This monograph poses a series of key problems of evidential reasoning and argumentation. It then offers solutions achieved by applying recently developed computational models of argumentation made available in artificial intelligence. Each problem is posed in such a way that the solution is easily understood. The book progresses from confronting these problems and offering solutions to them, building a useful general method for evaluating arguments along the way. It provides a hands-on survey explaining to the reader how to use current (...)
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  40. Archetypes of wisdom: an introduction to philosophy.Douglas J. Soccio - 1995 - Belmont, CA: Wadsworth/Cengage Learning.
    This reader-friendly book examines philosophies and philosophers using an engaging, non-condescending approach that speaks to you at your level.
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  41.  61
    Truth, Winning, and Simple Determination Pluralism.Douglas Edwards - 2012 - In Nikolaj Jang Lee Linding Pedersen & Cory Wright (eds.), Truth and Pluralism: Current Debates. Oxford, England: Oxford University Press. pp. 113.
  42.  17
    The uneven distribution of fears and phobias: A nonassociative account.Ross G. Menzies - 1995 - Behavioral and Brain Sciences 18 (2):305-306.
    A review of data concerning the uneven distribution of phobias suggests that nonassociative, ethological models can account for most of tile important findings that cannot be attributed to expectancy biases. The origin of a variety of fears that appear in fixed developmental patterns across divergent cultures and species can best be explained by biological models.
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  43. An objectivist's guide to subjective value.Graham Oddie & Peter Menzies - 1992 - Ethics 102 (3):512-533.
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  44. Is semantics in the plan?Peter Menzies & Huw Price - 2009 - In David Braddon-Mitchell & Robert Nola (eds.), Conceptual Analysis and Philosophical Naturalism. Cambridge: MIT Press. pp. 159--82.
    The so-called Canberra Plan is a grandchild of the Ramsey-Carnap treatment of theoretical terms. In its original form, the Ramsey-Carnap approach provided a method for analysing the meaning of scientific terms, such as “electron”, “gene” and “quark”—terms whose meanings could plausibly be delineated by their roles within scientific theories. But in the hands of David Lewis (1970, 1972), the original approach begat a more ambitious descendant, generalised and extended in two distinct ways: first, Lewis applied the technique to analyse the (...)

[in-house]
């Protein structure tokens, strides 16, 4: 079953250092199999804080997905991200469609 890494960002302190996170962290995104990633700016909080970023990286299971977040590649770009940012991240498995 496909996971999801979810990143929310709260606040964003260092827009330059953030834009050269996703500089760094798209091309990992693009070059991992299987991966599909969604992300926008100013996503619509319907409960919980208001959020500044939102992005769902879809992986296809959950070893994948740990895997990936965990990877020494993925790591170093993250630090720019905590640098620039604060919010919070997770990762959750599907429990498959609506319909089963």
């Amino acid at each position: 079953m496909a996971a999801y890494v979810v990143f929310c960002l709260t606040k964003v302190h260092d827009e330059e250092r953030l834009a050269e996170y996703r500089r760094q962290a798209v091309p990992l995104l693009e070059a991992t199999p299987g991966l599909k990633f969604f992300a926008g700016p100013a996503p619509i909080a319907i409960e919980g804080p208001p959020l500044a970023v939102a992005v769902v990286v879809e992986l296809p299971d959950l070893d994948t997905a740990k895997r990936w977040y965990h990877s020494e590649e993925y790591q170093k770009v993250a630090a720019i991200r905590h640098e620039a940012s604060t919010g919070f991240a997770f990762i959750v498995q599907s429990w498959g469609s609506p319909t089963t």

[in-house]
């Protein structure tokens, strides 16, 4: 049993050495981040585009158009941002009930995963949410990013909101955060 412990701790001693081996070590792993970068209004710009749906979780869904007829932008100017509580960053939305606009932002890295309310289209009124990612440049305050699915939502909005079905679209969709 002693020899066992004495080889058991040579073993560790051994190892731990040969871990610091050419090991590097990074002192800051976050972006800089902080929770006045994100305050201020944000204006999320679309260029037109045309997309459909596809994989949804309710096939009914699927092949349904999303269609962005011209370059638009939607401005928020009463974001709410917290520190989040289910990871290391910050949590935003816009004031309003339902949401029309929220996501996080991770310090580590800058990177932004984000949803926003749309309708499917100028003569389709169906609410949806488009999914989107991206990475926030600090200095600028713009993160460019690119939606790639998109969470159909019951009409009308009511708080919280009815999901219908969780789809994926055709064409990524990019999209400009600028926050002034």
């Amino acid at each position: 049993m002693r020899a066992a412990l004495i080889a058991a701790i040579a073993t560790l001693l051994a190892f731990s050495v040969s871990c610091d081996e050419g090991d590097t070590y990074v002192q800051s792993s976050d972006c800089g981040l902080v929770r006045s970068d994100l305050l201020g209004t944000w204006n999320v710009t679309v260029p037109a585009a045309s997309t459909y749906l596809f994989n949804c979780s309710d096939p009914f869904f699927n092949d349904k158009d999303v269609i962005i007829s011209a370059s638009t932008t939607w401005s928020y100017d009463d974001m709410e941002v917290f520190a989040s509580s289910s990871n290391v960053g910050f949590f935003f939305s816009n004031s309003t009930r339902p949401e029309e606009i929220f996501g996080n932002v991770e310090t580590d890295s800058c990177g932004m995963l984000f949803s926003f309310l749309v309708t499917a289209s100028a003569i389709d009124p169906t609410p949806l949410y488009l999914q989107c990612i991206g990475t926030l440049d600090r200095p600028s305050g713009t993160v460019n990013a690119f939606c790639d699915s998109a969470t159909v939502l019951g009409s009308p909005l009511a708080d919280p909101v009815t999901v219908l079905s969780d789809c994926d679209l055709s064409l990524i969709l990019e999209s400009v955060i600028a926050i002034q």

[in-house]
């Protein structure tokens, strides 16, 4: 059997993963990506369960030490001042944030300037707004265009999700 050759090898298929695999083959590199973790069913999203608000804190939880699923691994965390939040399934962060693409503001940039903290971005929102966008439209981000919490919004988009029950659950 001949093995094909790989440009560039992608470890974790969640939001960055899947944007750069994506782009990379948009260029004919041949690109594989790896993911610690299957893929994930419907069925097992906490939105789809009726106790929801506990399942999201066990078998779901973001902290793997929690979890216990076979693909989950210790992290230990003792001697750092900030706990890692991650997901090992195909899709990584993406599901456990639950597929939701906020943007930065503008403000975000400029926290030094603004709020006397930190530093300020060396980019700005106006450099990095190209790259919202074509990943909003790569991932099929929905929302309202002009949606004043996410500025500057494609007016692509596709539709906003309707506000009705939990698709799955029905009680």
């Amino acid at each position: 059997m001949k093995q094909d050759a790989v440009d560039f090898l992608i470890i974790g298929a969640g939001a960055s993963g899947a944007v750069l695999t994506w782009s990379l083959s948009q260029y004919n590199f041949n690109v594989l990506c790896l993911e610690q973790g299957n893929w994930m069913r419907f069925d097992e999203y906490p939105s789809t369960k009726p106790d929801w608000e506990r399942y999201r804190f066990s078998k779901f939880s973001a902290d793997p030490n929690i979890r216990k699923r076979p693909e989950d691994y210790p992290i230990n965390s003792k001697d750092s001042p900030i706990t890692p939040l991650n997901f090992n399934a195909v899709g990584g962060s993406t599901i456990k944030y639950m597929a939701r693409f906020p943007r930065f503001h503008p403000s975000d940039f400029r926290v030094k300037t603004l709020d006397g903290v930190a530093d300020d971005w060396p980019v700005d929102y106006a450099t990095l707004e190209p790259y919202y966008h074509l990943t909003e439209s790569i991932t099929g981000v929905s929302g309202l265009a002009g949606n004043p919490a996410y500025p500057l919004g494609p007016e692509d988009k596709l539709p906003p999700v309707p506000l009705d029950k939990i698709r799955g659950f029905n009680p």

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  45. Metaethical Quietism.Douglas Kremm & Karl Schafer - 2017 - In Tristram Colin McPherson & David Plunkett (eds.), The Routledge Handbook of Metaethics. New York: Routledge. pp. 643-658.
    A brief exploration of the nature of, and motivations for, contemporary forms of metaethical quietism. Also outlines some of the prominent objections to such positions and discusses some of the limitations of these objections from the quietist's perspective.
     
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  46.  7
    Critical notices.Allan Menzies - 1915 - Mind 24 (3):404-408.
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  47.  1
    Critical realism and the Christian scriptures: foundations and readings.Joseph K. Gordon (ed.) - 2023 - Milwaukee, Wisconsin: Marquette University Press.
    This collection of chapters, from an international group of theologians and scripture scholars, engages the hermeneutical insights of Bernard Lonergan and those influenced by him to both advance theoretical discussions concerning the interpretation of Christian Scripture and to demonstrate the usefulness of such hermeneutical insights through applied readings of specific biblical texts.
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  48.  8
    The philosophy of hope: beatitude in Spinoza.Alexander Douglas - 2023 - New York, NY: Routledge.
    Can philosophy be a source of hope? Today it is common to believe that the answer is no - that providing hope, if it is possible at all, belongs either to the predictive sciences or to religion. In this exciting and simulating book, however, Alexander Douglas argues that the philosophy of Spinoza can offer something akin to religious hope. Douglas shows how Spinoza is able, without appealing to belief in any traditional afterlife or supernatural grace, to develop a (...)
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  49.  10
    Kant's Theory of Science.Gordon G. Brittan - 2015 - Princeton University Press.
    While interest in Kant's philosophy has increased in recent years, very little of it has focused on his theory of science. This book gives a general account of that theory, of its motives and implications, and of the way it brought forth a new conception of the nature of philosophical thought. To reconstruct Kant's theory of science, the author identifies unifying themes of his philosophy of mathematics and philosophy of physics, both undergirded by his distinctive logical doctrines, and shows how (...)
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  50. Action as a form of temporal unity: on Anscombe’s Intention.Douglas Lavin - 2015 - Canadian Journal of Philosophy 45 (5):609-629.
    The aim of this paper is to display an alternative to the familiar decompositional approach in action theory, one that resists the demand for an explanation of action in non-agential terms, while not simply treating the notion of intentional agency as an unexplained primitive. On this Anscombean alternative, action is not a worldly event with certain psychological causes, but a distinctive form of material process, one that is not simply caused by an exercise of reason but is itself a productive (...)